Painting by Sebastián

$ 105,000.00

Árbol de la Vida

95.5 x 76 cm



Sebastián (born Enrique Carbajal González on November 16, 1947) is a Mexican sculptor best known for his monumental works of steel and/or concrete in both Mexico and abroad. These include a number of “gate” sculptures such as the Gran Puerta a México in Matamoros, Tamaulipas but his most famous sculpture is the “Caballito” located in downtown Mexico City. His works are found in various cities outside Mexico, such as Japan where two are now used as city symbols.

ebastián is best known for his monumental sculptures in steel and/or concrete in urban settings, of which he has done over 200 in various parts of the world.[10][12] These works are mostly based on smaller earlier works such as Leonardo 4, Durero 4 and Brancusi 4.[10] In Mexico, his best known monumental sculpture is officially called “Cabeza de caballo” (horse’s head) but is generally referred to as the “Caballito” (little horse), located in downtown Mexico City.[1][9] Other works appear in Nuevo LeónTabascoMorelosGuerreroChiapasMichoacán and other states.[9] These include “gate” structures such as the Puerta de Torreón, La Puerta del Sol, La Puerta a Chihuahua and the Gran Puerta de México in Matamoros, Tamaulipas.[1][13] Other monumental sculptures include the El Torreón al Porvenir for Torreón 100th anniversary and the Arcos del Milenio in Guadalajara for the nation’s 200th anniversary of its independence.[3][7] His 2007 work with the Ruta Escultórica del Acero y el Cemento (Sculpture in Steel and Cement Route) in the State of Mexico was somewhat controversial in that he stated he would not receive any money for his work but charged the state over seventeen million pesos for materials and workmen’s labor.[6]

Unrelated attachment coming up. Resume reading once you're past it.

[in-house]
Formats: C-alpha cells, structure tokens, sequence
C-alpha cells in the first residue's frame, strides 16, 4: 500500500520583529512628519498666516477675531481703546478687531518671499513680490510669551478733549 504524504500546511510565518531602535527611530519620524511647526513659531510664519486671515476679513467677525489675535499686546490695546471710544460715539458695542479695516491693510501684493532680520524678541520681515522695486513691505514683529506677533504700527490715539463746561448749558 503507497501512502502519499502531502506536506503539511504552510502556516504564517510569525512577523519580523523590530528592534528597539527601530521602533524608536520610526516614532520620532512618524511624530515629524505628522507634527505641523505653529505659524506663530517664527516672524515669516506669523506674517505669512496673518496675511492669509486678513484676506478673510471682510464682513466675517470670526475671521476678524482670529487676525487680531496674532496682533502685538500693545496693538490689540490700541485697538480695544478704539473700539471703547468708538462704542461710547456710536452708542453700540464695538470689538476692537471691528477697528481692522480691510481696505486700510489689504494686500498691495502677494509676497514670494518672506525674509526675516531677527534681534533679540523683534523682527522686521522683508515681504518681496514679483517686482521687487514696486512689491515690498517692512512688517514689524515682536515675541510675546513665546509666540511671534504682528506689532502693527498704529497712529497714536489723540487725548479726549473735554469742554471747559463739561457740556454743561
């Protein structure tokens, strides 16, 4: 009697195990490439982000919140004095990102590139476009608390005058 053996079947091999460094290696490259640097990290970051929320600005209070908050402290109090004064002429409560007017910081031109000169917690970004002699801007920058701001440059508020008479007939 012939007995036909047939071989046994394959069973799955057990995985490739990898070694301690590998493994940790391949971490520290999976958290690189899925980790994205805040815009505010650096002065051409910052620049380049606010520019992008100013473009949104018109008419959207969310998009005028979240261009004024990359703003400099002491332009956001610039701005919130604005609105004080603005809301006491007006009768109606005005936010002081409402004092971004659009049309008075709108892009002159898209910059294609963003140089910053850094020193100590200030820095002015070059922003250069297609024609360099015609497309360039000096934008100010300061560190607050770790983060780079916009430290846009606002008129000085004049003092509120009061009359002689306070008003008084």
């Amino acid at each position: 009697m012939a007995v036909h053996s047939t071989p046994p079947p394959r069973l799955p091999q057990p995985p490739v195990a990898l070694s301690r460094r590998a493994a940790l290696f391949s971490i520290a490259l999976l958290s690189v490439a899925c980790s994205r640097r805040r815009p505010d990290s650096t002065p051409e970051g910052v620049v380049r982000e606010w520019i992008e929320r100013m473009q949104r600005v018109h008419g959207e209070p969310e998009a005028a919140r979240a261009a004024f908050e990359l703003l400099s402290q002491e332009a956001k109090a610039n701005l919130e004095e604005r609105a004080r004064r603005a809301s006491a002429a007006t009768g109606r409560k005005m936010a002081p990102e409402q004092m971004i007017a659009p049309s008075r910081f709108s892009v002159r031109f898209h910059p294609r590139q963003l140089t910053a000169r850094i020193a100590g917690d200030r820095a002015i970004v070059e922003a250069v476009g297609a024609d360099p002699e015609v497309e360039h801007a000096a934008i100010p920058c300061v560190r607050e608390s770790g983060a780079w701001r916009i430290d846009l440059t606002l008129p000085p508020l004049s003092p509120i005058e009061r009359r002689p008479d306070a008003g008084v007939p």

Outside Mexico, his monumental sculptures can be found in cities such as KingstonBuenos AiresHavanaMontevideoRío de Janeiro AlbuquerqueDenver, San Antonio, New York, BernHakoneNagoya and Osaka .[11] These include “El Quijote” in Alcalá de Henares, Spain, the Phoenix Arch for the city of Sakai, Japan, used as its symbol, a similar piece called “Tsuru” for the city of Kadoma, Japan and a sculpture for the Kadona Sports Center, all done in the 1990s.